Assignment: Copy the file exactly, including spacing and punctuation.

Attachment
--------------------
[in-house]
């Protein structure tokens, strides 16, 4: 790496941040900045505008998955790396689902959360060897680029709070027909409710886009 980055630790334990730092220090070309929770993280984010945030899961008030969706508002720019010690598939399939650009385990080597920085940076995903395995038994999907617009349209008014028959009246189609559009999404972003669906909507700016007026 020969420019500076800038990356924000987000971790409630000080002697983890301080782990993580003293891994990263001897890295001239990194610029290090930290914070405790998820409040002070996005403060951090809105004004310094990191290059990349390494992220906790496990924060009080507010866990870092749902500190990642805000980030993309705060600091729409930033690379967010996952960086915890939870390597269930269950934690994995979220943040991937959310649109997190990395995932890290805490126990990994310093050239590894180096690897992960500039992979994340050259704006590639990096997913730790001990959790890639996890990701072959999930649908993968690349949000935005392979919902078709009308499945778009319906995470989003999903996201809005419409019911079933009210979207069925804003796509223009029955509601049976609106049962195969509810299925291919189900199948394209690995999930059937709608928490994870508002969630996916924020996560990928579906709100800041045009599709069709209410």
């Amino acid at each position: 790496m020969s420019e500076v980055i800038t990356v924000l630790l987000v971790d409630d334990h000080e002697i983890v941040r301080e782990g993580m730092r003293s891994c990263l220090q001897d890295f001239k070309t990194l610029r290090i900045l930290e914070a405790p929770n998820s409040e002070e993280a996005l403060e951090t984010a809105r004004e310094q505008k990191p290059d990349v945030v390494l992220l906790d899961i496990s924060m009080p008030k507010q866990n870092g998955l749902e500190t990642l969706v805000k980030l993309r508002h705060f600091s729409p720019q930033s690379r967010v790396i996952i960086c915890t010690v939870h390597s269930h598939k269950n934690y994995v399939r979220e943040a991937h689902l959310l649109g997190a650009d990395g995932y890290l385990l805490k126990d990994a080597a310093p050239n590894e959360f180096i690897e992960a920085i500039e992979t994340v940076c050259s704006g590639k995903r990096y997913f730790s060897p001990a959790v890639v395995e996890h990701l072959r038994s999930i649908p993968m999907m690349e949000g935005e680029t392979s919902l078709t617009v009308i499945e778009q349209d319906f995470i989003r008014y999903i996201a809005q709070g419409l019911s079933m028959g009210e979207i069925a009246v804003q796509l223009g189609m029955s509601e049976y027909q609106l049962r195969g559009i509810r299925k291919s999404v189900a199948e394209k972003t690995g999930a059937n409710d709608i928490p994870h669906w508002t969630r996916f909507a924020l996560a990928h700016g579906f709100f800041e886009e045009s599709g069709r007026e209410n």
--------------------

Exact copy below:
[in-house]
């Protein structure tokens, strides 16, 4: 790496941040900045505008998955790396689902959360060897680029709070027909409710886009 980055630790334990730092220090070309929770993280984010945030899961008030969706508002720019010690598939399939650009385990080597920085940076995903395995038994999907617009349209008014028959009246189609559009999404972003669906909507700016007026 020969420019500076800038990356924000987000971790409630000080002697983890301080782990993580003293891994990263001897890295001239990194610029290090930290914070405790998820409040002070996005403060951090809105004004310094990191290059990349390494992220906790496990924060009080507010866990870092749902500190990642805000980030993309705060600091729409930033690379967010996952960086915890939870390597269930269950934690994995979220943040991937959310649109997190990395995932890290805490126990990994310093050239590894180096690897992960500039992979994340050259704006590639990096997913730790001990959790890639996890990701072959999930649908993968690349949000935005392979919902078709009308499945778009319906995470989003999903996201809005419409019911079933009210979207069925804003796509223009029955509601049976609106049962195969509810299925291919189900199948394209690995999930059937709608928490994870508002969630996916924020996560990928579906709100800041045009599709069709209410």
């Amino acid at each position: 790496m020969s420019e500076v980055i800038t990356v924000l630790l987000v971790d409630d334990h000080e002697i983890v941040r301080e782990g993580m730092r003293s891994c990263l220090q001897d890295f001239k070309t990194l610029r290090i900045l930290e914070a405790p929770n998820s409040e002070e993280a996005l403060e951090t984010a809105r004004e310094q505008k990191p290059d990349v945030v390494l992220l906790d899961i496990s924060m009080p008030k507010q866990n870092g998955l749902e500190t990642l969706v805000k980030l993309r508002h705060f600091s729409p720019q930033s690379r967010v790396i996952i960086c915890t010690v939870h390597s269930h598939k269950n934690y994995v399939r979220e943040a991937h689902l959310l649109g997190a650009d990395g995932y890290l385990l805490k126990d990994a080597a310093p050239n590894e959360f180096i690897e992960a920085i500039e992979t994340v940076c050259s704006g590639k995903r990096y997913f730790s060897p001990a959790v890639v395995e996890h990701l072959r038994s999930i649908p993968m999907m690349e949000g935005e680029t392979s919902l078709t617009v009308i499945e778009q349209d319906f995470i989003r008014y999903i996201a809005q709070g419409l019911s079933m028959g009210e979207i069925a009246v804003q796509l223009g189609m029955s509601e049976y027909q609106l049962r195969g559009i509810r299925k291919s999404v189900a199948e394209k972003t690995g999930a059937n409710d709608i928490p994870h669906w508002t969630r996916f909507a924020l996560a990928h700016g579906f709100f800041e886009e045009s599709g069709r007026e209410n």